Open Buddha

Open Source Buddhism, Technology, and Geekery
Bay Area, California

Vegetarianism

Foods

A bunch of people know that I have been eating (or trying to, at least) less meat for a while. I did this as a general move towards becoming a vegetarian. This last week, I realized that I wasn’t really moving quickly in that direction and it felt a bit hypocritical, given my intentions. Because of this, I simply decided to do it and be a vegetarian. We will see how much I may wind up regretting this decision later. :-)

I’m not a vegan, before people ask. At this moment, I will happily exploit the labor of bees, for example, by eating their sweet bee vomit. I’ll also happily steal milk from cows and eat unfertilized chicken eggs. Ideally, these would all be from free ranging versions of these creatures (but I’m not sure that the bees care much). I don’t buy into the near-Marxist idea that not only should I not eat the flesh of my animal brethren but that I should not exploit their labor as well. I do recognize the conditions of the factory farms and the suffering that they cause and that is to be kept in mind.

I am doing this largely for a couple of reasons. I’d like to say that the first is my sense of ethics but what really pushed it over the edge for me is health and sustainability (the latter of which relates to ethics as well). Just about every male member of my dad’s family over the age of 45 or 46 has had a heart attack. Now, these are Wyoming working folks who eat a lot on the grease end of the food spectrum but…damn. My dad was the exception but he had angioplasty, which is related to the same problem. While he was dying from liver failure for a while, what killed him was a heart attack in the end. A vegetarian diet is, realistically, a healthier option for me, especially the absence of red meat, bacon and other things which I love but who long for my death. I don’t smoke and I only have an occasional beer socially so my main lifestyle issues are too much coffee and eating badly, which leads to my weight problem. I’m beginning to exercise more and I’m changing my diet. I think people can see where this goes…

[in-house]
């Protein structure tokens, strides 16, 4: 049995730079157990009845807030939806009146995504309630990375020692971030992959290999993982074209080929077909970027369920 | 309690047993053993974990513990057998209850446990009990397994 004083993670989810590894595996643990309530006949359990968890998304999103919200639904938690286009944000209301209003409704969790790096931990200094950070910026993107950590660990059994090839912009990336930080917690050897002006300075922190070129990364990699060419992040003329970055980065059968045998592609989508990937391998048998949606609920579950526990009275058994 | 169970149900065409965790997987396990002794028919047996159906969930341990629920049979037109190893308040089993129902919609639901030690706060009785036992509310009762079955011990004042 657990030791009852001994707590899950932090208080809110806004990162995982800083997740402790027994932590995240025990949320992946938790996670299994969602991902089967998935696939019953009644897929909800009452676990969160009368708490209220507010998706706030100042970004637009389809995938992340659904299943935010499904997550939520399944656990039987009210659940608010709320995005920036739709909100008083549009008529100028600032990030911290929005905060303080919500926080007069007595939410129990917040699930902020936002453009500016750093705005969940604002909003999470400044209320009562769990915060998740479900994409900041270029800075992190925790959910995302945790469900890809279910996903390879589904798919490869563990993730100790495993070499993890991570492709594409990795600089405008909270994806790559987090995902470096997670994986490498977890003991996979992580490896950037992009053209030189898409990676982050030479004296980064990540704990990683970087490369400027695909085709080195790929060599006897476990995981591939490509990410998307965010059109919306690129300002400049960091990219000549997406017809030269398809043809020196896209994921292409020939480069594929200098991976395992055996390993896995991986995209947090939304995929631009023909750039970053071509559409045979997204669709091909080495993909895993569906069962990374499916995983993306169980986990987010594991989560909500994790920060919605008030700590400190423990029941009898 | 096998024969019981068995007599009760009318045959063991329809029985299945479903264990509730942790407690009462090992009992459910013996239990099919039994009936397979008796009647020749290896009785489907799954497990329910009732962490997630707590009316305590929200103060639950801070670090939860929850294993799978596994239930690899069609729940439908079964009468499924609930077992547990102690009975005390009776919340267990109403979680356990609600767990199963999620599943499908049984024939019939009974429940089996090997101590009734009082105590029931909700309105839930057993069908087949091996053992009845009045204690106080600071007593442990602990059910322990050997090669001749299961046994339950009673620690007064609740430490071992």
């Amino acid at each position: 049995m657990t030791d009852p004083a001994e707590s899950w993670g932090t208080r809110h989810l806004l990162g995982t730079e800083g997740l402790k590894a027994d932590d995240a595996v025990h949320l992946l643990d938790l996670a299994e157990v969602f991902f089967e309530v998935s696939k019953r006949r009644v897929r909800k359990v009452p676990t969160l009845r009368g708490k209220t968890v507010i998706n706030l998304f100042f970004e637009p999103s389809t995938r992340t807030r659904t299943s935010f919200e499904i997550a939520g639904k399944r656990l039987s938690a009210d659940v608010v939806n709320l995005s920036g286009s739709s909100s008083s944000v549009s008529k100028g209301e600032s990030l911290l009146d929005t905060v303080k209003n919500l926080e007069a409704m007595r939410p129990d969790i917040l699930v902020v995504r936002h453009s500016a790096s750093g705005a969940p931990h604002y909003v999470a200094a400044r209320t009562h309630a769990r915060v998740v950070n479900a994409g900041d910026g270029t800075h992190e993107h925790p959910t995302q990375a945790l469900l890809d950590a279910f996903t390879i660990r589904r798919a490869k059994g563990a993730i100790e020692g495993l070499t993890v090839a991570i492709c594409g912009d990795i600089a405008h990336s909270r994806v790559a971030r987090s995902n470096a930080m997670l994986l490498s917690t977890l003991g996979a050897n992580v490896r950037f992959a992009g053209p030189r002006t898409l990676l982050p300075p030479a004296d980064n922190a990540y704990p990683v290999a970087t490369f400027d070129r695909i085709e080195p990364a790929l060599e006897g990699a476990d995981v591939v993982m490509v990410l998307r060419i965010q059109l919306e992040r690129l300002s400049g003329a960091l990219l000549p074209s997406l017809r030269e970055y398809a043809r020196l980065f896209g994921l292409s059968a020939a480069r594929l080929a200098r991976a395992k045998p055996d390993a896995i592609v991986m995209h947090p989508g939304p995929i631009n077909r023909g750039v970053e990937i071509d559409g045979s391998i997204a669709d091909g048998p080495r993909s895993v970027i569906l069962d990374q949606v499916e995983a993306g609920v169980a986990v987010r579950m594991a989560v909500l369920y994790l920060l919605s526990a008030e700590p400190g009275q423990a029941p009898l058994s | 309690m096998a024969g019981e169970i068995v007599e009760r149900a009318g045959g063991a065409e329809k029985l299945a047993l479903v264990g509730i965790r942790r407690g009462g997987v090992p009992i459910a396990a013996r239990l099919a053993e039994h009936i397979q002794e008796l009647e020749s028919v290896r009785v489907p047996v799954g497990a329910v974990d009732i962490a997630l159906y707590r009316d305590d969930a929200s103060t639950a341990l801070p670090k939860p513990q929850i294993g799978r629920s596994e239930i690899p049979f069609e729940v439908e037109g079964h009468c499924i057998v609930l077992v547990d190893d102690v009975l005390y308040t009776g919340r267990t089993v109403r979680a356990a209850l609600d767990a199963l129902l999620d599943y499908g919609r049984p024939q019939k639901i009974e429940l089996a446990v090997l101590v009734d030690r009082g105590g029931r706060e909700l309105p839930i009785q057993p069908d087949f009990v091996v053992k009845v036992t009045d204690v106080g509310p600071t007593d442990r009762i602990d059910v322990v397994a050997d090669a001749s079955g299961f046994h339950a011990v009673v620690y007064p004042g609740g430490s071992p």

Realistically, the amount of food we use to feed cattle and pigs is just unconscionable for me in the long run. That food should be used for other things, like humans, rather than for giving Americans our “meat with every meal” diet. This is part of proper sustainability in the future, I believe.

Along with all of this is the fact that, frankly, I’m a Buddhist. I’ve taken a vow to not kill, along with others. While it is culturally accepted in the West for Buddhists to often eat meat and this is also the case in places like Japan and Tibet, I do feel that this should be lessened or even ended as part of the vows that I have taken. I have felt a certain cognitive dissonance over time between the vows and culturally accepted practices within Buddhism. (By some measures, I shouldn’t even drink the occasional beer either but this isn’t the ten commandments but are, instead, choices that was consciously make for positive reasons, to promote life or clear-headedness, for example.) I feel that my being a vegetarian will bring me better in line with my spiritual and ethical beliefs.

Now, my friends need not worry. I’ll neither become the “angry vegan” that we all know and love nor the “preaching vegetarian.” If you wish to eat things, have at it. Any preaching in this regard will only be through example or in conversations where people ask about it. Few people like being told how they should leave (even when they may secretly and guiltily agree in their hearts). Let’s face it, we’re all hypocrites in so many ways, it makes no sense to lecture people about their conduct unless you’re staging an intervention or you are asked for your opinion.

I figured it was worth mentioning all of this on a few levels. I doubt it will come up much unless you eat with me or unless I find aspects of it difficult. I know I wasn’t 100% clear with my wife on all of this so she was surprised by the decision (which is not good when she cooks most of our dinners). I figured that no one else should be surprised either and, perhaps, others may feel inspired to eventually do the same thing.